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Author Topic: ‘SOUTH OF THE BORDER – 1916’ US cavalry skirmish  (Read 463 times)

Offline scottblance

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‘SOUTH OF THE BORDER – 1916’ US cavalry skirmish
« on: July 30, 2020, 11:51:36 AM »
‘SOUTH OF THE BORDER – 1916’

In 1916 the US sent an expedition force under Pershing into Mexico to capture Pancho Villa and his men who had raided into New Mexico.   The Mexican Government was very hostile to the Americans and while some may not consider this to be WWI  incidents like this very nearly brought the US and Mexico to war several times.  Fascinating to think how it might have affected  Americas entry into WWI as they certainly wouldn’t have been able to send as many troops to the Western front.

One of the features of the Pershing Expedition to bring Pancho Villa and his Villistas to justice was the cavalry’s difficulty to find any Villistas. Acting on little more than rumours the cavalry would ride to a village or town to find any Villistas gone sometimes by a matter of just a few hours. This was a cause of great frustration to Pershing and his troops. A scenario where a Villista Band actually decided to stand and fight would provide not only a great skirmish but a good tryout of Buck Surdu’s Combat Patrol rules (Warning – its Card Driven: NO Dice! Well a couple.).

Combat Patrol is a set of WWII Skirmish rules that is pretty flexible and can be used for many other periods – there are several free supplements such as the Wild West, Napoleonics, Philippines, Falklands Conflict and even Star Wars! Little work was required to use it for WWI/The Pershing Expedition theatre. At £28 its not cheap but along with the 44 page rulebook you do get 2 sets of the 50 Card Action Deck and the 24 card Activation Deck – all critical to play the game.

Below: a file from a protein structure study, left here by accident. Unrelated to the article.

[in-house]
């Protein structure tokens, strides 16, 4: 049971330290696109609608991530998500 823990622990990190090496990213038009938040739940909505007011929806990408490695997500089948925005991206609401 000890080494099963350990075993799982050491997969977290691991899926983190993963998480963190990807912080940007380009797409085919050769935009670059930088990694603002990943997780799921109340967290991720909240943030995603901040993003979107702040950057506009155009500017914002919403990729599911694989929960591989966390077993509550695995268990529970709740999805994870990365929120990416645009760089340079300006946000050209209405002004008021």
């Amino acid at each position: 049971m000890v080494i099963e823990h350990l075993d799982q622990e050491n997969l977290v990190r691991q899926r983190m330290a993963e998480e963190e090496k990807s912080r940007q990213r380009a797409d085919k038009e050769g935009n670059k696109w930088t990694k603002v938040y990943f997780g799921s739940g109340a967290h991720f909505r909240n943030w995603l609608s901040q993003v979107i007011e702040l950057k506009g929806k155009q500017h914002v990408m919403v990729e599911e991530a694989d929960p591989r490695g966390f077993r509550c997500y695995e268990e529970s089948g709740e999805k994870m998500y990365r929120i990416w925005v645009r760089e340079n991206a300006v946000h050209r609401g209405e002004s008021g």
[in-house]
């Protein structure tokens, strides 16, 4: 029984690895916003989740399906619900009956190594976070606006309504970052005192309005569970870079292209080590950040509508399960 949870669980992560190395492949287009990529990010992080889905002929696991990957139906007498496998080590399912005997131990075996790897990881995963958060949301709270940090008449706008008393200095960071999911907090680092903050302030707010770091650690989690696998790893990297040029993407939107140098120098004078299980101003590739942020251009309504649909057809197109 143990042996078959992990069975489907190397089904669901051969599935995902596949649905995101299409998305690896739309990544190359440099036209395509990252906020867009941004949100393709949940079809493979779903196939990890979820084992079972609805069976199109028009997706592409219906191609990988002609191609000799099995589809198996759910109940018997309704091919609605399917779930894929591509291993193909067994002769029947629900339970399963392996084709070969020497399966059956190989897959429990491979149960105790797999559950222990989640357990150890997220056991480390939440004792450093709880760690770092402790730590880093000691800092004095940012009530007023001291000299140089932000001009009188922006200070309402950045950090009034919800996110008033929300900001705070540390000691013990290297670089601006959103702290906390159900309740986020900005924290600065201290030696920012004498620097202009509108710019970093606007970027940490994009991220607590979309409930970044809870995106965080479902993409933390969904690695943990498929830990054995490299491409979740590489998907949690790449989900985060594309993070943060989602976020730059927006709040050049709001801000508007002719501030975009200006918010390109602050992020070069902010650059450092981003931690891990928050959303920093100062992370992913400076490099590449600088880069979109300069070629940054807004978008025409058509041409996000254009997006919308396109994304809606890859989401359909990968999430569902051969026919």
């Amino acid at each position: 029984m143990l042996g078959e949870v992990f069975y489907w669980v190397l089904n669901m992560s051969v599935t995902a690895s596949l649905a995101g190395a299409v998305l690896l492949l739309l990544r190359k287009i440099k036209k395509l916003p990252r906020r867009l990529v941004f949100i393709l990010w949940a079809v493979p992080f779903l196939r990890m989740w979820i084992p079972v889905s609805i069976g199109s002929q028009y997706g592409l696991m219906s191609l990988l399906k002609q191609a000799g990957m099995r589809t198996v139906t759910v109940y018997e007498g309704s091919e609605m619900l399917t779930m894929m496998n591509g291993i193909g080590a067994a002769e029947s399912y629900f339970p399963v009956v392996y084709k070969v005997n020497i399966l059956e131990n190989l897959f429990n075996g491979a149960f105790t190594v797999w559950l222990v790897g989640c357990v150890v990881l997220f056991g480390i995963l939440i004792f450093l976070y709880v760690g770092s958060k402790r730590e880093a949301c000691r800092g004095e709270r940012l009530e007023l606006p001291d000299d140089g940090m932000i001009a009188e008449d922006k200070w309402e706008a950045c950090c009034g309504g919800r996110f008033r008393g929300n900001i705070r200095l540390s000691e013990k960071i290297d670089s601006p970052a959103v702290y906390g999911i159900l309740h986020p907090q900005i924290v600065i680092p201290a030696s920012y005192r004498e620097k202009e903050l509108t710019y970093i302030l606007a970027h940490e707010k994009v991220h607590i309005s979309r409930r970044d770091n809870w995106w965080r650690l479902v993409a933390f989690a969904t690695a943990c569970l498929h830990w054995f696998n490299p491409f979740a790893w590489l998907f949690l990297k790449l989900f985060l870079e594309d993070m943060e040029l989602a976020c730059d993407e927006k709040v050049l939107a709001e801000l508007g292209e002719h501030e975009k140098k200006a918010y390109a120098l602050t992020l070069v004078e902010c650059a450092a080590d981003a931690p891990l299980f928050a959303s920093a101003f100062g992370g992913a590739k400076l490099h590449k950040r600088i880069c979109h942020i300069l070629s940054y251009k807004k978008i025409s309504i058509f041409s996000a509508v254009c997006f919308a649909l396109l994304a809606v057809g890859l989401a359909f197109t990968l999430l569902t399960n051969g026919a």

The heart of the game is the Action card which holds all the information you need to play the game. If you activate a unit to move you draw a card and it tells you how far you can go. When a figure shoots you draw a card (some weapons like machine guns draw several cards) and look for a bullet hole corresponding to the firer’s Accuracy. This may be modified by a small list of easy to recognise icons. If you hit you draw another card which tells you who got hit (in the opposing Squad), how badly & where (if you want to go into more detail), and finally if any cover negates the hit. The effects of Grenades, Indirect fire and Vehicle hits are also included on the cards. There is a d10 result for Melee (I suppose you could roll a d10 if you really wanted to) and finally the result of any Morale checks. There is a lot of info on the cards but they are so well designed that within 5 minutes of play you’ll have it sussed and resolving combats quicker than you could by rolling dice.

So how did the game play? Well fast and exciting is the simple answer. There are no charts, tables to even a QRS to have to constantly refer to and no number crunching to fry your brain. You are making decisions and drawing cards to resolve your actions in a quick and smooth manner. Even with 30 figures or so a side this solo game never slowed or bogged down. I particularly liked the ammo rules – men constantly had to reload, usually at the worst of time, all without any headache to keep track off. My machine gun section was very effective in keeping the Mexicans pinned down even though I rarely seemed to have both guns firing in the same activation – one was always either reloading or clearing a stoppage. This was a nice little touch which really added period flavour to the game.